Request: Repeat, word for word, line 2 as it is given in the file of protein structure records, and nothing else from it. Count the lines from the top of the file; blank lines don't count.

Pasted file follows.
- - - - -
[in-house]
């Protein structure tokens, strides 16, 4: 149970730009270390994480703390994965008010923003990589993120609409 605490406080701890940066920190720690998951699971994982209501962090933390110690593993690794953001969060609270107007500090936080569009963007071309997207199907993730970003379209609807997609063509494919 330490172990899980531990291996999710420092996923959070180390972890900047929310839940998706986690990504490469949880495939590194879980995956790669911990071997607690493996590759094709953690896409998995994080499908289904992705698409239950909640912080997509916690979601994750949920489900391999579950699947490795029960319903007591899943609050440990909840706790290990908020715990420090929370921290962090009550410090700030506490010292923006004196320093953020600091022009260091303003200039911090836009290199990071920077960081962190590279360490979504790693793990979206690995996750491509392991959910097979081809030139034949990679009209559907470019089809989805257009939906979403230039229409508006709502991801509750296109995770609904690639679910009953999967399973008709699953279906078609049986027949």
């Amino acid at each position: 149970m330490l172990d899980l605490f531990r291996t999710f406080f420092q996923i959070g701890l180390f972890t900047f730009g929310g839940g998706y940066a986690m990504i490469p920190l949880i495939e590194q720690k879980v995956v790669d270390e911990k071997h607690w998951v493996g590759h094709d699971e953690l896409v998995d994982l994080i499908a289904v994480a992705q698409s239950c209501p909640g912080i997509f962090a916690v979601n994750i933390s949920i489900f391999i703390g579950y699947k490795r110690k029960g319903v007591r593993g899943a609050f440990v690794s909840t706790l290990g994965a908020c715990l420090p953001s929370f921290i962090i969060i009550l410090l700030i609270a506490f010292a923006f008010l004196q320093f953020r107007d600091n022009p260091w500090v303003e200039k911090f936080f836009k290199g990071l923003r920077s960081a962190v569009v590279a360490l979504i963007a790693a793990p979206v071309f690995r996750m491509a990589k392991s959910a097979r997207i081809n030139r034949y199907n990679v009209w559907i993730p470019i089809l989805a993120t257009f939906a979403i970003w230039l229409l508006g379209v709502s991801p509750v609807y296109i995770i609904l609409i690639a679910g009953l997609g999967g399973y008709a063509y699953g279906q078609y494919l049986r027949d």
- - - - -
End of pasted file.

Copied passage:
């Protein structure tokens, strides 16, 4: 149970730009270390994480703390994965008010923003990589993120609409 605490406080701890940066920190720690998951699971994982209501962090933390110690593993690794953001969060609270107007500090936080569009963007071309997207199907993730970003379209609807997609063509494919 330490172990899980531990291996999710420092996923959070180390972890900047929310839940998706986690990504490469949880495939590194879980995956790669911990071997607690493996590759094709953690896409998995994080499908289904992705698409239950909640912080997509916690979601994750949920489900391999579950699947490795029960319903007591899943609050440990909840706790290990908020715990420090929370921290962090009550410090700030506490010292923006004196320093953020600091022009260091303003200039911090836009290199990071920077960081962190590279360490979504790693793990979206690995996750491509392991959910097979081809030139034949990679009209559907470019089809989805257009939906979403230039229409508006709502991801509750296109995770609904690639679910009953999967399973008709699953279906078609049986027949």